Saturday, 15 January 2011

Easy-peasy piecing

Here's a brief tutorial about one way to use a jelly-roll of fabric — I'm not an expert quilter by any means, so I feel a bit out of whack giving anyone tips, but this is such a quick, easy and foolproof way to piece that I wanted to pass it on.
Usually I go for more relaxed, unfussy quilts and if my corners don't meet, or something's a bit wonky, I let it go and get on with more important stuff. I don't get too anal about things.
But this a quilt I'm making for my sister-in-law, so I really wanted to do a good job, which is why i decided to use this technique.
Jelly-roll is the kiddy name (don't ask me why) given to a tight roll of fabric strips already machine cut to 2.5 inches wide (everything in quiltland is archaically imperial — I blame it on the US).
{Added later: Of course, you can just cut your own squares of fabric — you don't need a roll. The advantage is that the strips are very accurately cut (a bonus for slapdash old moi), and they coordinate — but you really can't see exactly what you've got until to untie and unroll it to inspect. This one I'm using is from Moda.}
You will need some super-light, gossamer-fine fusible interfacing.
And a good supply of tea, and, once you get to the sewing, some good music (Cecilia Bartoli for me today), or podcasts, as the stitching is so easy and straight it's really, really boring.
1. Okay — the first step is to cut the jelly-roll strips into squares.
I'm making my quilt top with nine panels of seven by seven squares, which I'll put together with sashing in three rows of three. So these instructions are for that — they can be adapted to make whatever you fancy, so long as the piecing is basically square or rectangle-based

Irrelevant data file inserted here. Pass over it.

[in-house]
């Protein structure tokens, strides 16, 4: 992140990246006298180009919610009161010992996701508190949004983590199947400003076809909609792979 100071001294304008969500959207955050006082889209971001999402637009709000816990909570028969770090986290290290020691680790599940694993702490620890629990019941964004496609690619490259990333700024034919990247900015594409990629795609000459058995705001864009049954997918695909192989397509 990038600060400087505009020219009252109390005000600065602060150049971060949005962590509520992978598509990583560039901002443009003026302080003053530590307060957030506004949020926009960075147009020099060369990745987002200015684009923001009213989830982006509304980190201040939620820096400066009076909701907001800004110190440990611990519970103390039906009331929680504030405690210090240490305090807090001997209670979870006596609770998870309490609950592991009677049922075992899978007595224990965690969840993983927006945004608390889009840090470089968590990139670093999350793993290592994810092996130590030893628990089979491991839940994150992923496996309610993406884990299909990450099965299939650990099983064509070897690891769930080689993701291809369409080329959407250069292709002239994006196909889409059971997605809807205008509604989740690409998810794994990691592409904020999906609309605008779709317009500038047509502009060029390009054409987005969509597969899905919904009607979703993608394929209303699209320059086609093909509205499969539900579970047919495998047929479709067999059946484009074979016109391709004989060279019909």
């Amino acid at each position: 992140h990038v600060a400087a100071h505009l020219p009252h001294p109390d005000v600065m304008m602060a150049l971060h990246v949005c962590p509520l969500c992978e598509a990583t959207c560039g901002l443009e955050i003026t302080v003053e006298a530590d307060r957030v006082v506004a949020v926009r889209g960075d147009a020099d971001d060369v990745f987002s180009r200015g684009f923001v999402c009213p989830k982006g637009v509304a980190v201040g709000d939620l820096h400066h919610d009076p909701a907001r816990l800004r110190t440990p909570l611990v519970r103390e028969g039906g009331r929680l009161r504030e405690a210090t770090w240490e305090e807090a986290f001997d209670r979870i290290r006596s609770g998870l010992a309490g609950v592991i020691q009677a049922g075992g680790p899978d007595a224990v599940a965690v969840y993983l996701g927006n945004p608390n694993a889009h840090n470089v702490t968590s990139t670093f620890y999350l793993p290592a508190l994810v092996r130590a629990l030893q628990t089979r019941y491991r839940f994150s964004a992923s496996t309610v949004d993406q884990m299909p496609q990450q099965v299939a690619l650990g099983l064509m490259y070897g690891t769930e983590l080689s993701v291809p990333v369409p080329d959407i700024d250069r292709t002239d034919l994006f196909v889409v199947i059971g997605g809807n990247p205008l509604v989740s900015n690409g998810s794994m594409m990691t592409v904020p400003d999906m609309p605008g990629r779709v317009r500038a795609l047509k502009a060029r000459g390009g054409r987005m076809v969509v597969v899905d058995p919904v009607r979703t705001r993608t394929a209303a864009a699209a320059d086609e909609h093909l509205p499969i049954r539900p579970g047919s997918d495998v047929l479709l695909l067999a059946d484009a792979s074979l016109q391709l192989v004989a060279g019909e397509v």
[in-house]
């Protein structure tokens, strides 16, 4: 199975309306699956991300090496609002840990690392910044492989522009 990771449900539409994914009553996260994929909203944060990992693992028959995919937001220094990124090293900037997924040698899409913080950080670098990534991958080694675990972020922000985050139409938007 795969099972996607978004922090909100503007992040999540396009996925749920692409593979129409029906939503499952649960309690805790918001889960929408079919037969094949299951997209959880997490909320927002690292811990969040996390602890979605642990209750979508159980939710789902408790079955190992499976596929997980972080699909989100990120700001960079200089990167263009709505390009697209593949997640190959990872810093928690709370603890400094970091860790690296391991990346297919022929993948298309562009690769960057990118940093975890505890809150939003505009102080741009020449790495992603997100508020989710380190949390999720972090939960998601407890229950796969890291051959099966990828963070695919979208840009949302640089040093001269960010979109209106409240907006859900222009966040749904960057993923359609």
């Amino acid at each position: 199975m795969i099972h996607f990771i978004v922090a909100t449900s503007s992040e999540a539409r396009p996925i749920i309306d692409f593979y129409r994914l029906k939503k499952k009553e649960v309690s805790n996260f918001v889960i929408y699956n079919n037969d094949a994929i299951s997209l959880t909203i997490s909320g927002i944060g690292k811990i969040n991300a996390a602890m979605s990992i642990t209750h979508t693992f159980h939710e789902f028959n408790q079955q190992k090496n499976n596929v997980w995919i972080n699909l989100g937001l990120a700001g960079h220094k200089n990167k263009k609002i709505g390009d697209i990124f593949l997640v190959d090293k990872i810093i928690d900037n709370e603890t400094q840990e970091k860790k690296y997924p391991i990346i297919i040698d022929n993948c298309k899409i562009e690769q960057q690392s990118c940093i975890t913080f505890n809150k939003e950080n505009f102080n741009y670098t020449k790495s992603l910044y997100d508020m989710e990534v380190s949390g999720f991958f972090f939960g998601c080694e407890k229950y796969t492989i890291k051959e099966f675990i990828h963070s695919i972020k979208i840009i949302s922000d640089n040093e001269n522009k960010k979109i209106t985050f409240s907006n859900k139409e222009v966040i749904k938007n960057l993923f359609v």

2. Draw a grid of 2.5-inch squares on the non-adhesive side of your interfacing.
3. Turn it over so the glue side is up, place it on a nicely flattened folded towel — a light-coloured one so you can easily see your pen lines — then lay a fabric square neatly in every marked square on the interfacing. And remember: this is now adhesive side up.
4. When you have your pieces all arranged as you want them, and all neatly in place, gently put a cloth over it all, spray lightly with water and press so all your pieces will fuse with the interfacing. The next pic shows how it looks on the other side:
5. Once firmly stuck, lift the whole panel up, and fold right sides together along the first marked line (horizontal or vertical). You'll find this will happen very easily, you won't need to iron or pin anything. This is s-p-e-e-d-y piecing.
6. Stitch the fold — I used a quarter-inch seam allowance (even my 40-year-old Bernina is metric, but with the needle off centre, I was able to use the edge of the presser-foot as a guide.
7. Do the same for all the marked lines going in the same direction, then take your lovely sharp scissors (the ones you keep just for fabric!) and snip what we in newspaper trade call a poofteenth off the edge of the folds. Press so all the seam allowances lie neatly to one side.
8. Then repeat steps 5 and 6 working on the perpendicular folds.9. Press persuasively, making sure all the seam allowances lie the same way, gently pulling the fabric away from the seams so there are no puckers and everything ends up good and flat. Turn it over and voila!Perfect piecing, done in a flash, with every damn corner sweet, sharp and ship-shape, yessir.

1 comment:

Frogdancer said...

That's amazing.
I've never seen this before.